IoT enabled smart meters can access real-time data that enables better services like effectively balance electric loads, reduce power outages, efficient energy distribution through accurate forecasting, reducing cost, and boosting profit. Organizations that adapt to IoT innovation provide a better level of service to the consumer and a more stable, cost-effective, and reliable energy source.

Automatic Measurement of Energy Consumption:

IoT is very helpful to automate the remote reading of energy meters by replacing existing meters with smart and connected meters. These smart meters will generally use M-BUS, LPWAN, LoRaWAN or NB-IoT.

Meter Bus (M-Bus):

M-Bus is a European standard for the remote reading of gas or electricity meters, also used for water or heat meters. It allows the reading of any type of consumption at a lower cost, through a data bus composed of two wires. In the below figure the Master does the reading and Slaves are the energy counters.

Figure 2: M-Bus topology with Master and Slaves

The principle is that a Master, typically a battery-operated IoT M-Bus sensor, can interrogate a set of counters (Slave) and return the consumption data over the query period. These electricity consumption data / gas / heat are then reassembled through the IoT network, to an application that will account for and analyze consumption. The advantage of the M-Bus technology is that it is possible to collect consumption data from several energy meters through the same M-Bus communication bus, making the meter measurement less expensive. 

Microcontrollers for Smart Meter:

Figure 3: MSP432P4111 MCU

A smart meter is one of the key components of the smart grid as it measures the power consumption, transfers the data to a host, and supports power reduction control. Smart Meters are establishing a huge global market for microcontrollers. Metering MCUs are building security measures into their wireless capabilities and communication protocols. SimpleLink MSP432P4111 Microcontrollers (MCUs) from Texas Instruments are ideal units in smart grid infrastructure and smart metering host to develop intelligent devices that make the grid more secure and efficient. MSP432P4111 add high-precision analog and memory extension to application based on SimpleLink wireless connectivity solutions. MSP432P4111 features four IP Protected secure zones that control Read/Write/Execute ensuring the integrity of the meter software. The features like low-power operation, accurate sensing and measurements, and integrated LCD display controller in MSP432P4111 microcontroller makes the smart meter suitable for designing the smart grid infrastructure.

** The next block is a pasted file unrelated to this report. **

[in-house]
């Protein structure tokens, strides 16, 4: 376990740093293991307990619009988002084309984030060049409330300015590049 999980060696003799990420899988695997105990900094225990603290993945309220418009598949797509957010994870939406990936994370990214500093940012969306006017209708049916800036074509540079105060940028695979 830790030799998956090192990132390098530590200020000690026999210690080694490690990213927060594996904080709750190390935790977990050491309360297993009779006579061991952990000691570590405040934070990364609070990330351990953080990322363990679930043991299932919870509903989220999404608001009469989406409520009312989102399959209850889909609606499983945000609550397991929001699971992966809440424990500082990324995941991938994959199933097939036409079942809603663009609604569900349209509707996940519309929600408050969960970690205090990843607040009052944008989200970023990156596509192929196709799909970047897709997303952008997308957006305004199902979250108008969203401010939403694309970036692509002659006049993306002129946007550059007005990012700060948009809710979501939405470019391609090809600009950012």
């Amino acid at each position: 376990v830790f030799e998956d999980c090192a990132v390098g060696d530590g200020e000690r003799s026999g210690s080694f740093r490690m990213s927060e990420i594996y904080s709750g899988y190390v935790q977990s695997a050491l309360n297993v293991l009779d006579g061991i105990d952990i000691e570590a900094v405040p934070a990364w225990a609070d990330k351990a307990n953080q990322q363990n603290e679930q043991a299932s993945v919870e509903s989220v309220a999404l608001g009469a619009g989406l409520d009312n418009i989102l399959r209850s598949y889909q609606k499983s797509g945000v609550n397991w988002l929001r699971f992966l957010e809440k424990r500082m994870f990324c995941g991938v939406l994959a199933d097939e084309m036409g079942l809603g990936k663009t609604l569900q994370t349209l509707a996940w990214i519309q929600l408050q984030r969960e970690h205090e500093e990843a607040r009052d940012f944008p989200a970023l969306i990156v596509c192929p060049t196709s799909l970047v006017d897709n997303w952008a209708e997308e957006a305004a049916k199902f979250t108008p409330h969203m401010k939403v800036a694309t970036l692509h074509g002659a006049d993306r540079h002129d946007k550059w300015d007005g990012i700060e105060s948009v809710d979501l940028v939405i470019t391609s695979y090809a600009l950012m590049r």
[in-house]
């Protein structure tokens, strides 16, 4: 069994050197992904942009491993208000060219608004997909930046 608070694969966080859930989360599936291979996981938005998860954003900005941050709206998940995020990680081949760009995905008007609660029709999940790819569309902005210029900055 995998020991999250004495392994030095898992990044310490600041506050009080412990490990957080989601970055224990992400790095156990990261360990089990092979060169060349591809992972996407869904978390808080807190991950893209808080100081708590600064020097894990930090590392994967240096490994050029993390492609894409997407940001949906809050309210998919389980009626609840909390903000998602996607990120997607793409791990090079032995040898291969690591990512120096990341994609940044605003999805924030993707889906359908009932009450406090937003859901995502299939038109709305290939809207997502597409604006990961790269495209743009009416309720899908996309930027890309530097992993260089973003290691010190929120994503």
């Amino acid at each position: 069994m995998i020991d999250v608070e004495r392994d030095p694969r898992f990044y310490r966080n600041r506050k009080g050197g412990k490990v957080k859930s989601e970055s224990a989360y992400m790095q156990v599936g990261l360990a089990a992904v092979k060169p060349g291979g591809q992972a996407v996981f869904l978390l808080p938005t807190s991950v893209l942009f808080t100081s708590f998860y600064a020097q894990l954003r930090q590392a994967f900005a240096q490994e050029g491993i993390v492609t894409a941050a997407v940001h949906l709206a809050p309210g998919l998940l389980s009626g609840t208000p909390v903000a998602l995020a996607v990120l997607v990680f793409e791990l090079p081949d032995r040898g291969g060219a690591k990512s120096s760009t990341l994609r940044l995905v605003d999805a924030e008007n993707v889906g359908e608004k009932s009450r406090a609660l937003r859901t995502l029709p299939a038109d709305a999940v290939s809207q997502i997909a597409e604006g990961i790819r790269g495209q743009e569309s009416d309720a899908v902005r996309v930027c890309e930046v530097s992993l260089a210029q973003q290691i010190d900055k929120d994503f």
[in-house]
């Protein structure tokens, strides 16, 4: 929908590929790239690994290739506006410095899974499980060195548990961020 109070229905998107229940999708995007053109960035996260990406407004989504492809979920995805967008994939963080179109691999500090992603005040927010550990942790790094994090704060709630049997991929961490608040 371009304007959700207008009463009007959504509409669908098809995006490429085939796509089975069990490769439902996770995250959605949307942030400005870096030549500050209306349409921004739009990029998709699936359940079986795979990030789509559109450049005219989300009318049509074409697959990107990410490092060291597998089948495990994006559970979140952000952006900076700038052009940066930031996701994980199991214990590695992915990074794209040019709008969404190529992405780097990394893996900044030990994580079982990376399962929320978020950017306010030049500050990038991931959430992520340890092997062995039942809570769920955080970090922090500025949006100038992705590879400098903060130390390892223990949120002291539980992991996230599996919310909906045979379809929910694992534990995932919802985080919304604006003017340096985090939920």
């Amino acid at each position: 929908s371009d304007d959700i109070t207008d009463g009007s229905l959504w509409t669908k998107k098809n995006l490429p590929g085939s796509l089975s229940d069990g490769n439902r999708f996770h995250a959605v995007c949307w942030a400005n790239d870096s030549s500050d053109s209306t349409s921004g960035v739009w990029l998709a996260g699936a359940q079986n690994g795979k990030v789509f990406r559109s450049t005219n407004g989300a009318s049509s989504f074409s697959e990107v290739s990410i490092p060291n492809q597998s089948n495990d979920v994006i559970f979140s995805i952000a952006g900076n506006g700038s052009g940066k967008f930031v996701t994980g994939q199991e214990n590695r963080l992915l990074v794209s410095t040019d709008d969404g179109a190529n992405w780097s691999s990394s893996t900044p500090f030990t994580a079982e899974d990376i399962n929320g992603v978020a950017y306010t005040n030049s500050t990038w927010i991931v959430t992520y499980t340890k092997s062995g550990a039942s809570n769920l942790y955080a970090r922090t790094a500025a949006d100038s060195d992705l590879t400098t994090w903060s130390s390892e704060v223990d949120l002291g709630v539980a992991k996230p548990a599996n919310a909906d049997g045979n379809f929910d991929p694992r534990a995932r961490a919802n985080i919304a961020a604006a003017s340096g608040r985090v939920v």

Conclusion:

The trend of smart grid has turned out to be very successful in major parts of the world. The smart grid and smart security is driving India an inch closer to be a developed nation. The smart grid and smart meters will be part of wider IoT and other technologies in the future integrating multiple aspects of human needs and services. The country’s economy has improved drastically after implementation of the smart meters and power losses have reduced. Although there is opposition to smart meters due to privacy and health concerns, it is obvious that smart meters are changing the world. In India, electromechanical energy meters are gradually being replaced by more accurate smart electronic meters. One of the commitments under Ujwal DISCOM Assurance Yojana (UDAY) is to make the installation of smart meters compulsory for all consumers using more than 200 kWh of electricity per month. UDAY envisions to roll out of 35 million smart meters by the end of 2019.

Nihar Kulkarni

About the Author:

Nihar Kulkarni is an experienced and results-oriented professional with approximately 6.6 years of work experience in Information Technology, Technical Marketing, Business Enterprise, and Augmented Reality. Nihar is an engineer and currently working as Associate Business Analyst. He is very good at teamwork and always concentrates on solving problems until they are successfully completed. Cycling is something that Nihar enjoys.